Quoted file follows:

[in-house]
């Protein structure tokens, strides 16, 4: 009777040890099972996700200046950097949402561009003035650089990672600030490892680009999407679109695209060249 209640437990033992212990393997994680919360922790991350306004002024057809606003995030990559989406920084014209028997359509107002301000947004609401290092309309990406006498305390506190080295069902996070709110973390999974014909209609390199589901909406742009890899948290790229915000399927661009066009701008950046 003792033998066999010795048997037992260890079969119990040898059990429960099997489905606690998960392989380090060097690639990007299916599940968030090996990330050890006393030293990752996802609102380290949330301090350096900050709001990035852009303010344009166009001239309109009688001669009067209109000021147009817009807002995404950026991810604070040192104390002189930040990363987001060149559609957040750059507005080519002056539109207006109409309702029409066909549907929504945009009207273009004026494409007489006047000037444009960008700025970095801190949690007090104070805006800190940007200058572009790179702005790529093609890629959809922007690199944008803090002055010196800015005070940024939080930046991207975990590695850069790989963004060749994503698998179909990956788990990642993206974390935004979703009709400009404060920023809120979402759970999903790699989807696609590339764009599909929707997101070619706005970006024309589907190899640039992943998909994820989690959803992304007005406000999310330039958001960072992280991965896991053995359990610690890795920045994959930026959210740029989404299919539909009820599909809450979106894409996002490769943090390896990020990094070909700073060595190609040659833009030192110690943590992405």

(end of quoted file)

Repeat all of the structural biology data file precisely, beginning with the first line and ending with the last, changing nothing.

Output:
[in-house]
């Protein structure tokens, strides 16, 4: 009777040890099972996700200046950097949402561009003035650089990672600030490892680009999407679109695209060249 209640437990033992212990393997994680919360922790991350306004002024057809606003995030990559989406920084014209028997359509107002301000947004609401290092309309990406006498305390506190080295069902996070709110973390999974014909209609390199589901909406742009890899948290790229915000399927661009066009701008950046 003792033998066999010795048997037992260890079969119990040898059990429960099997489905606690998960392989380090060097690639990007299916599940968030090996990330050890006393030293990752996802609102380290949330301090350096900050709001990035852009303010344009166009001239309109009688001669009067209109000021147009817009807002995404950026991810604070040192104390002189930040990363987001060149559609957040750059507005080519002056539109207006109409309702029409066909549907929504945009009207273009004026494409007489006047000037444009960008700025970095801190949690007090104070805006800190940007200058572009790179702005790529093609890629959809922007690199944008803090002055010196800015005070940024939080930046991207975990590695850069790989963004060749994503698998179909990956788990990642993206974390935004979703009709400009404060920023809120979402759970999903790699989807696609590339764009599909929707997101070619706005970006024309589907190899640039992943998909994820989690959803992304007005406000999310330039958001960072992280991965896991053995359990610690890795920045994959930026959210740029989404299919539909009820599909809450979106894409996002490769943090390896990020990094070909700073060595190609040659833009030192110690943590992405």